9
9
A FINE CARVED PALE TURQUOISE 'KUI DRAGON' BOWL
MARK AND PERIOD OF YONGZHENG
Estimate
1,600,0002,000,000
LOT SOLD. 3,860,000 HKD
JUMP TO LOT
9
A FINE CARVED PALE TURQUOISE 'KUI DRAGON' BOWL
MARK AND PERIOD OF YONGZHENG
Estimate
1,600,0002,000,000
LOT SOLD. 3,860,000 HKD
JUMP TO LOT

Details & Cataloguing

The Meiyintang Collection, Part IV - An Important Selection of Imperial Chinese Porcelains

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Hong Kong

A FINE CARVED PALE TURQUOISE 'KUI DRAGON' BOWL
MARK AND PERIOD OF YONGZHENG
well potted, the shallow rounded sides rising from a slightly tapered foot to a flared rim, finely carved around the exterior with an archaistic bronze design of two highly stylized dragons in shallow relief on a ground of incised key-fret, below a plain band and a further key-fret border at the rim, all above a double fillet encircling the foot, the exterior covered with an attractive opaque enamel of light turquoise-blue colour, the interior reserved in white, the white base inscribed with a six-character reign mark within a double ring in underglaze blue
15.2 cm., 6 in.
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Exhibited

Evolution to Perfection. Chinese Ceramics from the Meiyintang Collection/Evolution vers la perfection. Céramiques de Chine de la Collection Meiyintang, Sporting d’Hiver, Monte Carlo, 1996, cat. no. 193.

Literature

Regina Krahl, Chinese Ceramics from the Meiyintang Collection, London, 1994-2010, vol. 2, no. 911.

Catalogue Note

Archaic bronzes were imitated in many other materials since the earliest times and while it was often the forms that were copied in ceramics, in the Qing dynasty in particular bronze decoration was an important source for porcelain design even on shapes and styles that are otherwise completely unrelated to early bronze vessels, like the present bowl. Archaistic dragon forms are here stylized to such a degree that they are recognizable mainly through the accompanying leiwen background pattern, which unmistakably refers to archaic bronze decoration.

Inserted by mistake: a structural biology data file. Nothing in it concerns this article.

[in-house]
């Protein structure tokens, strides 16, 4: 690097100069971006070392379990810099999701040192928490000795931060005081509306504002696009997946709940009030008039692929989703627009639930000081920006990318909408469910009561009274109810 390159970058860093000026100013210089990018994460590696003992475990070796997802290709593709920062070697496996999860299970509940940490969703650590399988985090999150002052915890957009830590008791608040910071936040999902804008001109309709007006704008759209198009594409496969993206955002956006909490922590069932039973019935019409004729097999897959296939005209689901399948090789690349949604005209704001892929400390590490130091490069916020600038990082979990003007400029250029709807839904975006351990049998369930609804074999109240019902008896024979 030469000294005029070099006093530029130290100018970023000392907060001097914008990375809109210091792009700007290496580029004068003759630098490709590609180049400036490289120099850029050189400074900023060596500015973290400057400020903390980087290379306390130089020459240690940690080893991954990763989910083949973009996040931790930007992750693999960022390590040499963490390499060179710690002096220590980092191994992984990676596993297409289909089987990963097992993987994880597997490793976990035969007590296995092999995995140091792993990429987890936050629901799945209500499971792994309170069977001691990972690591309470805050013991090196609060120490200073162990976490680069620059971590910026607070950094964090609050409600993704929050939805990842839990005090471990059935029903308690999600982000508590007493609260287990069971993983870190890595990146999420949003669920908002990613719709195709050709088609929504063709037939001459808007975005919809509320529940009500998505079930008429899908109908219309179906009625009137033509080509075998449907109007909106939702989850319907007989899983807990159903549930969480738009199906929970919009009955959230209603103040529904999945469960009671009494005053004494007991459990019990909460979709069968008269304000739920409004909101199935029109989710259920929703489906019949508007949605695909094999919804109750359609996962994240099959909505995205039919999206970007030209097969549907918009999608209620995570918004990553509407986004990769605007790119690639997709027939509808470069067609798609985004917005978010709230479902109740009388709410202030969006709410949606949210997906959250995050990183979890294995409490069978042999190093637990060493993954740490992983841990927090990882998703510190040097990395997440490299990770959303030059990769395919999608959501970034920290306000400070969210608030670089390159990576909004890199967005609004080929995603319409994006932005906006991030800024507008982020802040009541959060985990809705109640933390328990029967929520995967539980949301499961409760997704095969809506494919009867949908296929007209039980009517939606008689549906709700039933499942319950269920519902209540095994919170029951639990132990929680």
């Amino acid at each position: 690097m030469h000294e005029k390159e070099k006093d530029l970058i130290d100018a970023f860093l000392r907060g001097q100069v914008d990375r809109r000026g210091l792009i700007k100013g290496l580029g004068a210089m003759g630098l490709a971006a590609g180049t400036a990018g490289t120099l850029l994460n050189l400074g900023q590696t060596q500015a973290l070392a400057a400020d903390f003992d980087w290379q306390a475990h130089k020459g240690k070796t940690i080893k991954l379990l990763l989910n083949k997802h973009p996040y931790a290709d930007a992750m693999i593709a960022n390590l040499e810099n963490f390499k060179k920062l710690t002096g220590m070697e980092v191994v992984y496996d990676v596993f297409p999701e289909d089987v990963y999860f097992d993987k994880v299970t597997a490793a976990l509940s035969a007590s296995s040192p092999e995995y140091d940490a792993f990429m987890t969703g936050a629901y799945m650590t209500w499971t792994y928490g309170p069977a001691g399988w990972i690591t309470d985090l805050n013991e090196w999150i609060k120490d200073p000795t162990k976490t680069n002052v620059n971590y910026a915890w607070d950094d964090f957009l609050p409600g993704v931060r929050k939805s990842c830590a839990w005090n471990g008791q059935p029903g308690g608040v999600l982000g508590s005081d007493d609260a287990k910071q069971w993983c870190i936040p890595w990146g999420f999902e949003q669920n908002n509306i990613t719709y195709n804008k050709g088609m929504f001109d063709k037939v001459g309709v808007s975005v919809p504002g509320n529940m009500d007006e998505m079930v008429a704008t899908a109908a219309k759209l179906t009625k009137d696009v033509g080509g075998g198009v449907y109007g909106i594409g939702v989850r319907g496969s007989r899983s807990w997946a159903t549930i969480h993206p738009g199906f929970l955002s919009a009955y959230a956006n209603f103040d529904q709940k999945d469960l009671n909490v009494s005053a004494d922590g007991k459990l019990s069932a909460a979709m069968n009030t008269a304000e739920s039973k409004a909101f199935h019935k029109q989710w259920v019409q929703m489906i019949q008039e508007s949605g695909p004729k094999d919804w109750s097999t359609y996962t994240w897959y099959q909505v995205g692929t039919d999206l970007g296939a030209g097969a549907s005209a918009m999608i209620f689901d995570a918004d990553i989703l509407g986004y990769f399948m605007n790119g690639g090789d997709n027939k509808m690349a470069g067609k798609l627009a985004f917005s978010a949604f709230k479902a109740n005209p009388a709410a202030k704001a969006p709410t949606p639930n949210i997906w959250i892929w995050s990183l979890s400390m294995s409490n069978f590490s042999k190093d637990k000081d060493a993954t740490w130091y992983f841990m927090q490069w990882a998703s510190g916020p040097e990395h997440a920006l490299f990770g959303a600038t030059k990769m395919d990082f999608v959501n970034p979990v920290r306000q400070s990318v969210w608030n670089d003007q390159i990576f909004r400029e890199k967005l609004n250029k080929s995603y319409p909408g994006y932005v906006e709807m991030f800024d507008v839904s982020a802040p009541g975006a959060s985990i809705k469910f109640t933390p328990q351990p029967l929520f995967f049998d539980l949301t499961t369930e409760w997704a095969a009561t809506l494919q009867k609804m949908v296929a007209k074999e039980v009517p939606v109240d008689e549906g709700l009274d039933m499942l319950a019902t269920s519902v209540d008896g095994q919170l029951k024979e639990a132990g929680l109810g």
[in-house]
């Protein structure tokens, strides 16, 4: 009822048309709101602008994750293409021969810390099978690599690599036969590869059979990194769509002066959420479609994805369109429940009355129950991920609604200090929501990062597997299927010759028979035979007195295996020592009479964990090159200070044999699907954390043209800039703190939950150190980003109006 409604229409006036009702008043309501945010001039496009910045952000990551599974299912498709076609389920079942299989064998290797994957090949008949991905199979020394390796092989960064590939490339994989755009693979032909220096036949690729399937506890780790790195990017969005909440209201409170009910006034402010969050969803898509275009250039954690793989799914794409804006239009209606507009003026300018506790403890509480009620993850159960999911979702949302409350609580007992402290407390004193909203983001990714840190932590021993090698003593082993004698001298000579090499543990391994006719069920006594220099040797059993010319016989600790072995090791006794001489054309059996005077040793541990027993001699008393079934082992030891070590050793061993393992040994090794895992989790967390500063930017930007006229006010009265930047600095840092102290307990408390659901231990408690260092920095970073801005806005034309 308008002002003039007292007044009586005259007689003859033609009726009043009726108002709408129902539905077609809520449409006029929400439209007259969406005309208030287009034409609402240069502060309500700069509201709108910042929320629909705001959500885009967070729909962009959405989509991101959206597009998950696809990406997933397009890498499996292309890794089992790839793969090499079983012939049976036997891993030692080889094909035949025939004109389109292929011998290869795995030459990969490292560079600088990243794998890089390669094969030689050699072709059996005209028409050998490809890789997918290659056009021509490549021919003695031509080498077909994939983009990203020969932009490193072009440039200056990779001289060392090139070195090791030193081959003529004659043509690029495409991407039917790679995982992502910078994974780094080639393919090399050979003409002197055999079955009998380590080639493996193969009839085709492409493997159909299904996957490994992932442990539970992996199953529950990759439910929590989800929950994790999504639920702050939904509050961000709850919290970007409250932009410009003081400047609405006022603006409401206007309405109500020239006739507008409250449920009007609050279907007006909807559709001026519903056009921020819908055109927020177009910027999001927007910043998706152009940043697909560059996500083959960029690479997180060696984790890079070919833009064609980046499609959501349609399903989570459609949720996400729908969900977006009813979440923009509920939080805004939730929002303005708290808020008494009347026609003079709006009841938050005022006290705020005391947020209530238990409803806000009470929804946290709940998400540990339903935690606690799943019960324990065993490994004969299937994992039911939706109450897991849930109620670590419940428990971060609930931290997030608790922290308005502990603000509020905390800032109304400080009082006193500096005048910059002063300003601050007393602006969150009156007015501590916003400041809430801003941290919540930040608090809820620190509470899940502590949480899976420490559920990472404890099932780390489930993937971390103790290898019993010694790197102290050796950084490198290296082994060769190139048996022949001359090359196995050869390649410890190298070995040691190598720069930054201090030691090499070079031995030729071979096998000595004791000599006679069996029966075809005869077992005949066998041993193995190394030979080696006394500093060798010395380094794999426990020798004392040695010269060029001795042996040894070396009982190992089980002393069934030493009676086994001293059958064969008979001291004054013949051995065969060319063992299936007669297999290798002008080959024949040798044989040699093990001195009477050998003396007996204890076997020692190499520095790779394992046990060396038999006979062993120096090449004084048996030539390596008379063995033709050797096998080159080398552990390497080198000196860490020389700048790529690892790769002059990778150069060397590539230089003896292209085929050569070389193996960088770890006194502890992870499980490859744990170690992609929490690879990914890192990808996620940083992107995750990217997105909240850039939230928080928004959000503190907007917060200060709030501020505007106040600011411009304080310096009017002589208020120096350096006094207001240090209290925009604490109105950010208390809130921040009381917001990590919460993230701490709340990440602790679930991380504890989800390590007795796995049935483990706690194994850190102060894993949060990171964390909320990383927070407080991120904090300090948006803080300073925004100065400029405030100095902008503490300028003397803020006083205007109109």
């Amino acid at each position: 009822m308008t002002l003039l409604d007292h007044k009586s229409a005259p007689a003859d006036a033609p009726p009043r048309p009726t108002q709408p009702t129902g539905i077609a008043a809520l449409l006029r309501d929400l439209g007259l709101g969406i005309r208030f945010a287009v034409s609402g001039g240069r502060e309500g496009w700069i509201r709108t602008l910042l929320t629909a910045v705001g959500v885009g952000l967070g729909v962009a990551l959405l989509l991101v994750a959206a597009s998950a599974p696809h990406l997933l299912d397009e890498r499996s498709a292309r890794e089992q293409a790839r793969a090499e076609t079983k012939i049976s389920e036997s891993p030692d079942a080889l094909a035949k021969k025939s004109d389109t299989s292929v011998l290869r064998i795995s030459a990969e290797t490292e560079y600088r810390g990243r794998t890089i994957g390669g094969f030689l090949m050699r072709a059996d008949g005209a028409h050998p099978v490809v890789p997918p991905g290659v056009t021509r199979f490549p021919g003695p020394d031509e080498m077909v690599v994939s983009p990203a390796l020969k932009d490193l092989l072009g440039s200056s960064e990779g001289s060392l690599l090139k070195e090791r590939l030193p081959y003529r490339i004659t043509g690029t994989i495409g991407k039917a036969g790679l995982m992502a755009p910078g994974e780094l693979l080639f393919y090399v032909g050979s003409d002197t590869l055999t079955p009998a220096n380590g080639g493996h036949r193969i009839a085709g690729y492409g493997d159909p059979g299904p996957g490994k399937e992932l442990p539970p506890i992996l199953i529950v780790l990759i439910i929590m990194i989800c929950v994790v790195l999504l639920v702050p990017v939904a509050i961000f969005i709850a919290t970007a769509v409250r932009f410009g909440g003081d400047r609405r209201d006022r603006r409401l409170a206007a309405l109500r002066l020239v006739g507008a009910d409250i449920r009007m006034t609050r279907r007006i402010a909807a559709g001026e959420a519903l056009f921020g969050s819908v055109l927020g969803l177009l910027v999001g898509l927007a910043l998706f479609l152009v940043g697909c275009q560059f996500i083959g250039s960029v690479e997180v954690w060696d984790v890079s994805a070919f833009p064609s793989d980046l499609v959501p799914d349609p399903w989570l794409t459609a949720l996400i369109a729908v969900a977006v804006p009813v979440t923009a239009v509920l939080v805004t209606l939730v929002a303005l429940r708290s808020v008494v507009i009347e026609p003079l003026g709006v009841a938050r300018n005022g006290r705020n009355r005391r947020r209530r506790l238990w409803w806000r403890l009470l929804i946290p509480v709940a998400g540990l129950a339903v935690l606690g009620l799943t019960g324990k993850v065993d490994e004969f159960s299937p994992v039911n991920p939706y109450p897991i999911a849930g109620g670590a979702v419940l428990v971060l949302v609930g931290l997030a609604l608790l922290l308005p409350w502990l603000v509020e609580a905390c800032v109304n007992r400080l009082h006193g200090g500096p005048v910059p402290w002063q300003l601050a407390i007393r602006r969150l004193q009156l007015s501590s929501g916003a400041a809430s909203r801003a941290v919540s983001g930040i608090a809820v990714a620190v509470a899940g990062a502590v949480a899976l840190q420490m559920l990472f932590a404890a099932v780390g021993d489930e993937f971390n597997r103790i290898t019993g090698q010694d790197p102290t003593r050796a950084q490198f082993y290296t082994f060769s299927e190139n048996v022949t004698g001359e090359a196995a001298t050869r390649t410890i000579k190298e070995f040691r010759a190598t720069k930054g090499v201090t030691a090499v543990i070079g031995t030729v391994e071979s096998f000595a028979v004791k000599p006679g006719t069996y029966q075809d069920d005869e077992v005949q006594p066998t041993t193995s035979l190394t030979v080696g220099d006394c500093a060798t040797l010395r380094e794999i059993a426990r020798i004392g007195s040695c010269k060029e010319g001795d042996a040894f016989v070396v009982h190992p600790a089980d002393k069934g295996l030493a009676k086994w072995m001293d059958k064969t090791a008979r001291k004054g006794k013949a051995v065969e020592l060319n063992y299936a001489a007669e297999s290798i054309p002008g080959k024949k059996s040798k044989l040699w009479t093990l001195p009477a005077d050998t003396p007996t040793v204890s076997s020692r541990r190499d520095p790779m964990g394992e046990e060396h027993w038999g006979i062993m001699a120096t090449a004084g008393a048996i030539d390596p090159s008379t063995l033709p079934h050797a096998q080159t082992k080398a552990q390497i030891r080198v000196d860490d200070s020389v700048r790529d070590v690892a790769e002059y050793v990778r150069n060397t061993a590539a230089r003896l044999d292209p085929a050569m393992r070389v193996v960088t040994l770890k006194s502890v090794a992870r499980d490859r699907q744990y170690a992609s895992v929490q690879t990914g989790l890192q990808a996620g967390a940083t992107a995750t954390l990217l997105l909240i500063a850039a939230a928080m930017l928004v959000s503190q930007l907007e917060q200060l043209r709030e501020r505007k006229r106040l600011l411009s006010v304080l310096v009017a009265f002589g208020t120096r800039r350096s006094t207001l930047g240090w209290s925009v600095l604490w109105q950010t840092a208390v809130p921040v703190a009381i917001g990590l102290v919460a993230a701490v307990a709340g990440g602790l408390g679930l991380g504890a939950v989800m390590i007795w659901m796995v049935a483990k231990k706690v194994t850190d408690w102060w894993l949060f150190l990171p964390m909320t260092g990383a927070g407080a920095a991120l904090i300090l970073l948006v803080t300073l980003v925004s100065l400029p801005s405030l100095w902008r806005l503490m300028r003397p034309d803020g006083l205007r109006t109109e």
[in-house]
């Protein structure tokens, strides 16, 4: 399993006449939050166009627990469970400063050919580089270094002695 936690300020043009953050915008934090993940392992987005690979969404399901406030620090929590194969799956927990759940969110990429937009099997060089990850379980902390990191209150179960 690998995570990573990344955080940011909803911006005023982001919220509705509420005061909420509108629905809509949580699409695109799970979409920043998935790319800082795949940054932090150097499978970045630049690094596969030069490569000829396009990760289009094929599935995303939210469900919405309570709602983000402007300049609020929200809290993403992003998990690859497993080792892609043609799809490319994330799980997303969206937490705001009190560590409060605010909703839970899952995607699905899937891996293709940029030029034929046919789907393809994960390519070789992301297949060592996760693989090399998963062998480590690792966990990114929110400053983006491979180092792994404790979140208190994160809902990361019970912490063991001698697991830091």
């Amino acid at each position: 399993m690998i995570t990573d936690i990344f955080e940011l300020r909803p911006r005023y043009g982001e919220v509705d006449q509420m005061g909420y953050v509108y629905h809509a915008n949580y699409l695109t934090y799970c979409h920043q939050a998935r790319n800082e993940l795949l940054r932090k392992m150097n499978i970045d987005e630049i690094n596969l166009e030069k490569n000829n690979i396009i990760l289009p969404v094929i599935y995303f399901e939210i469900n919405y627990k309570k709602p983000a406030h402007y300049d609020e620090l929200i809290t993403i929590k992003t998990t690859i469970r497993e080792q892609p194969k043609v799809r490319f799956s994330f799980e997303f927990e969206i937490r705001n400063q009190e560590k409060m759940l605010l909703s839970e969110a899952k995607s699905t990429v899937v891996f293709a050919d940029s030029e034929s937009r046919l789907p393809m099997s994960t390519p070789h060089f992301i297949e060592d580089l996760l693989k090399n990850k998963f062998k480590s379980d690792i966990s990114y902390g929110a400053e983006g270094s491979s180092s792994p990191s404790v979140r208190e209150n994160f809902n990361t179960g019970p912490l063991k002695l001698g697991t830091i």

A companion bowl, of the same shape and glaze colour, in the collection of Brian McElney was included in the Min Chiu Society exhibition Monochrome Ceramics of the Ming and Ch’ing Dynasties, Hong Kong Museum of Art, Hong Kong, 1977, cat. no. 53; another was sold at Christie’s London, 3rd December 1973, lot 339, and is illustrated in Anthony du Boulay, Christie’s Pictorial History of Chinese Art, Oxford, 1984, p. 222, fig. 6. A bowl of this design with a mint-green glaze was sold at Christie’s New York, 20th September 2005, lot 390.

Compare also a larger bowl with incised leiwen only under a similar pastel-turquoise glaze, also of Yongzheng mark and period, in the Palace Museum, Beijing, illustrated in Geng Baochang, ed., Gugong Bowuyuan cang Qingdai yuyao ciqi [Porcelains from the Qing dynasty imperial kilns in the Palace Museum collection], Beijing, 2005, vol. I, part 2, pl. 211.

The Meiyintang Collection, Part IV - An Important Selection of Imperial Chinese Porcelains

|
Hong Kong